1Negative

    Application/system does not use password authentication.

    env-All

    Outcomes

    IDTypeOutcome Description
    1Success
    Attacker determines correct password for a user ID and obtains access to application or system.
    2Failure
    Attacker is unable to determine correct password for a user ID and obtain access to application or system.

    Security Controls

    IDTypeSecurity Control Description
    1Detective
    Large number of authentication failures in logs.
    2Preventative
    Enforce strict account lockout policies.
    3Preventative
    Enforce strong passwords (having sufficient length and containing mix of lower case and upper case letters, numbers, and special characters)
+ Attack Prerequisites
  • The system uses one factor password based authentication.

  • The system does not have a sound password policy that is being enforced.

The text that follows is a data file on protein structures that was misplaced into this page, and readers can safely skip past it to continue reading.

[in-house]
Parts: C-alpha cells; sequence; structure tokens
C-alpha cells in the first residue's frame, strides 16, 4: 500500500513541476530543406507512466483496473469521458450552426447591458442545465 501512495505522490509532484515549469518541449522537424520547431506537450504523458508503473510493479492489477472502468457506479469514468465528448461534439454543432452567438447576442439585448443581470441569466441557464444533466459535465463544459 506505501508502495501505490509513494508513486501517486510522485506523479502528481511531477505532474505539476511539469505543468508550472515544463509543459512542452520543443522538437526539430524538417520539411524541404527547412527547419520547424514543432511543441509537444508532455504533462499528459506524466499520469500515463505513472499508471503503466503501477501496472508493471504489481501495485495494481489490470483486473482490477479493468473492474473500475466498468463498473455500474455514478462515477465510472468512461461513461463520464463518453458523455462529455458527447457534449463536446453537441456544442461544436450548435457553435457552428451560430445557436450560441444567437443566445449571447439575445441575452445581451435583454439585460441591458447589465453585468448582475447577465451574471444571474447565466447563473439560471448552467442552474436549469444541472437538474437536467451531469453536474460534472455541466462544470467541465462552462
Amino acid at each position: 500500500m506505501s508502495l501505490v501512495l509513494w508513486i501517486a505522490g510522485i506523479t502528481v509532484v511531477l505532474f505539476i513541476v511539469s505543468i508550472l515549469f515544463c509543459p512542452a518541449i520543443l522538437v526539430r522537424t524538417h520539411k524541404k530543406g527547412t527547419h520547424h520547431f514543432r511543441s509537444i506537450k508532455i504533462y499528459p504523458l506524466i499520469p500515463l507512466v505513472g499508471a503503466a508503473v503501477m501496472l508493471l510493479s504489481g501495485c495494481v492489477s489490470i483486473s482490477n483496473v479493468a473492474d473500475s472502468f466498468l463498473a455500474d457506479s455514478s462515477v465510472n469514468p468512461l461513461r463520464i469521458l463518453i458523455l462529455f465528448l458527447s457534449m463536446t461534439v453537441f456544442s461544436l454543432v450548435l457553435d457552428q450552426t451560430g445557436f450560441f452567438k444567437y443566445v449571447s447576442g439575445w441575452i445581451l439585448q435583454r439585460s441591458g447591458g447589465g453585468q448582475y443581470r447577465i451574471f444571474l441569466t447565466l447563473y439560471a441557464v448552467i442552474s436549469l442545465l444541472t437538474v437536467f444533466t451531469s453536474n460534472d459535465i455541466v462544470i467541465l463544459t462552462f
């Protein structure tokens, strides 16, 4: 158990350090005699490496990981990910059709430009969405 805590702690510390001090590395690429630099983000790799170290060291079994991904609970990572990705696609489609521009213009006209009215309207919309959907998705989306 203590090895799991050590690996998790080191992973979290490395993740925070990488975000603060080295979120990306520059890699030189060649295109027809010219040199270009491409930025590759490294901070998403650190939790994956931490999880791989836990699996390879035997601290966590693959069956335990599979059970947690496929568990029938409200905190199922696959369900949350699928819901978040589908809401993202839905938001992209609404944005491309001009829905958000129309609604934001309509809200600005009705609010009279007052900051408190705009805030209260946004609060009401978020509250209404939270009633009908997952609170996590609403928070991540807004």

• The system does not implement an effective password throttling mechanism.

+ Typical Severity

High

+ Typical Likelihood of Exploit

Likelihood: Medium

+ Methods of Attack
  • Brute Force
+ Examples-Instances

Description

A system user selects the word "treacherous" as their passwords believing that it would be very difficult to guess. The password-based dictionary attack is used to crack this password and gain access to the account.

Description

The Cisco LEAP challenge/response authentication mechanism uses passwords in a way that is susceptible to dictionary attacks, which makes it easier for remote attackers to gain privileges via brute force password guessing attacks.

Cisco LEAP is a mutual authentication algorithm that supports dynamic derivation of session keys. With Cisco LEAP, mutual authentication relies on a shared secret, the user's logon password (which is known by the client and the network), and is used to respond to challenges between the user and the Remote Authentication Dial-In User Service (RADIUS) server.